This Court has developed the following two-prong test for prosecutorial misconduct: (1) the conduct must be improper, and (2) the conduct “must prejudicially affect the substantial rights of the defendant.” Id. After a careful review of the record, it is clear that Sexton is not entitled to relief because the prosecutor's conduct did not “prejudicially affect the substantial rights of the defendant,” Eyster, 948 F.2d at 1206. A prosecutor's vouching “prejudicially affect[s] the substantial rights of the defendant when [it] so infect[s] the trial with unfairness as to make the resulting conviction a denial of due process.” Id. at 1206-07 (citations and internal quotation marks omitted). In deciding whether the conduct in question rises to that level, we determine whether there is a reasonable probability that, but for the conduct, the outcome of the trial would have been different. A reasonable probability is a probability sufficient to undermine confidence in the outcome. See Eyster, 948 F.2d at 1206-07; Kennedy v. Dugger, 933 F.2d 905, 914 (11th Cir.1991) (prosecutorial argument issue), cert. denied, 502 U.S. 1066, 112 S.Ct. 957, 117 L.Ed.2d 124 (1992). After examining the record in this case, we find no reasonable probability that if the prosecutor had not sat with the witness the outcome of this case would have been different.
Among other testimony, at trial, Amy testified that her father on many occasions had taken her clothes off, taken his clothes off, put her on the bed, climbed on top of her, and put his penis in her vagina. She said that her father had done this to her when her mother was away at the hospital and sometimes when her mother was at work. She said that her daddy hurt her when he did this, that her vagina would bleed. Amy testified that while she was being violated she would lie still and pull on her hair.
Amy demonstrated what her father had done to her with the aid of two dolls, one of which represented her and one of which represented her father. When asked whether anyone else had ever done any of those things to her, Amy replied, “[n]o, just daddy.”
After Amy's testimony, the state called Dr. Renfro, a psychologist, who testified about his several meetings with Amy, the various psychological tests he had performed on her, and his observations of Amy's behavior. Dr. Renfro told the jury that Amy had displayed fear and anxiety, hostility and anger, increased knowledge of and attention to sexual matters, an intensification of emotions, and increased sexual self-stimulation. He testified that when Amy was resting her head on the table during a psychological test, and he wanted her attention “she raised her head very quickly, her face displayed the physical manifestations which reflect fear and she stated ․ that she did not want to sleep with me, she would not sleep with me, she did not want me to get in bed with her.” Although Dr. Renfro stated that he could not say with certainty who had sexually abused Amy, he testified that Amy had emphatically told him that her daddy, and no one else, had done these things to her.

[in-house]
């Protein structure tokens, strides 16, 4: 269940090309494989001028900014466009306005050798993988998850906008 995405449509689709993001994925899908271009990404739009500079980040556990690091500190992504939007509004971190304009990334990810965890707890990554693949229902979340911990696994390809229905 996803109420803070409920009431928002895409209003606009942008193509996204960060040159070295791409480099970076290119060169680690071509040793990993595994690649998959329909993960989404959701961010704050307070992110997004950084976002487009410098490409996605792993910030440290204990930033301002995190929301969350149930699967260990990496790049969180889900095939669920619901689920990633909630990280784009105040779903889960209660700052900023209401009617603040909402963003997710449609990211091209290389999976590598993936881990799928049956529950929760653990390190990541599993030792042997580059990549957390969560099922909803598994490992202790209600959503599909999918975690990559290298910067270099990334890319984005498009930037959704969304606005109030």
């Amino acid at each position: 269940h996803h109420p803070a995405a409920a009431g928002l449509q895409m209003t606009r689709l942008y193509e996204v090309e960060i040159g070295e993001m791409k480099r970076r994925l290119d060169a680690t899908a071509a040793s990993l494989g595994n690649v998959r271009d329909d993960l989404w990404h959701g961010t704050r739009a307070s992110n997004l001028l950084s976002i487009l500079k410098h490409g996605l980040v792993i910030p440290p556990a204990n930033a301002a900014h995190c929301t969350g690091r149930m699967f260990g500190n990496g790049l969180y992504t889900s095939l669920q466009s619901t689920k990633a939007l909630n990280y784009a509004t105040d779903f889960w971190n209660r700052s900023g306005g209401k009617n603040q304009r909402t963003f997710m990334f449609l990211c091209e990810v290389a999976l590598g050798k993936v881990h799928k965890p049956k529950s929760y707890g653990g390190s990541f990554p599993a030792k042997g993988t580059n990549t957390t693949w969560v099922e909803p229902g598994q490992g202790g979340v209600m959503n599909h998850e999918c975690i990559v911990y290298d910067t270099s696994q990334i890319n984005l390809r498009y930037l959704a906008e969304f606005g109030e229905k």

The State then called Amy's half-brother, Richard Vass, who testified that, although he had never personally witnessed any abuse, he knew that Amy had been alone with Sexton quite often, including a couple of days during Mrs. Sexton's hospital stay. Vass stated that he had heard Amy tell Sexton on several occasions not to touch her, and once he had heard Amy tell Sexton, “Daddy, don't touch me in my private place.” Vass also testified that he saw Amy alone in the dining room rubbing her pubic area against the corner of the china cabinet. When he asked Amy what she was doing, she just closed her eyes, covered her ears, and would not speak to him.
The State's last witness was Doctor Judi Jehle, Amy's examining physician. Dr. Jehle explained how she twice attempted to examine Amy in her office, but each time Amy was too frightened to proceed. Dr. Jehle finally admitted Amy to the hospital so that she could conduct the examination under anesthesia. Dr. Jehle testified that although she could find no scarring, Amy's hymen had been broken, which was “most unusual ․ in someone that young.” Dr. Jehle then explained how it was possible for Amy to have no scarring even if something larger had been inserted and had caused Amy to suffer a tear in her vagina.
The defense's first witness was Kathryn Sexton, Amy's mother. The defense elicited testimony from Mrs. Sexton about how she had been contemplating divorcing Sexton prior to Amy's disclosure. The defense was apparently attempting to suggest that Mrs. Sexton's words and behavior toward her daughter could have planted the idea of sexual activity in Amy's mind. However, much of Mrs. Sexton's testimony was damaging to the defense. Mrs. Sexton testified that she had witnessed several things that had caused her concern: she saw her husband allow Amy to pull his underwear down while he was lying on the bed; she saw Amy simulating intercourse with her dolls; she thought Amy's vagina looked overly large for a girl her age, and she had observed evidence of physical injury which Amy attributed to her father.
We join the Alabama Court of Criminal Appeals in not condoning what the prosecutor did in this case and in cautioning prosecutors to refrain from such conduct in the future. Nonetheless, when we consider the totality of the evidence of Sexton's guilt, we conclude that under the circumstances presented here there is no reasonable probability that the result would have been different had the prosecutor not sat with Amy while she testified.
1. In one instance, Amy paused after defense counsel asked her whether she had told the other prosecuting attorney about the abuse. Amy answered after Brooks added, “That man right there.” On another occasion defense counsel asked Amy how many times she had practiced her testimony in the courtroom. Amy asked, “What do I say?” and Brooks replied, “Answer the man. Tell him the truth.” Amy then answered, “One.” Then, after defense counsel asked Amy how many times she had seen Dr. Guy Renfro, the psychologist who had examined her, Brooks said, “Tell him the truth.”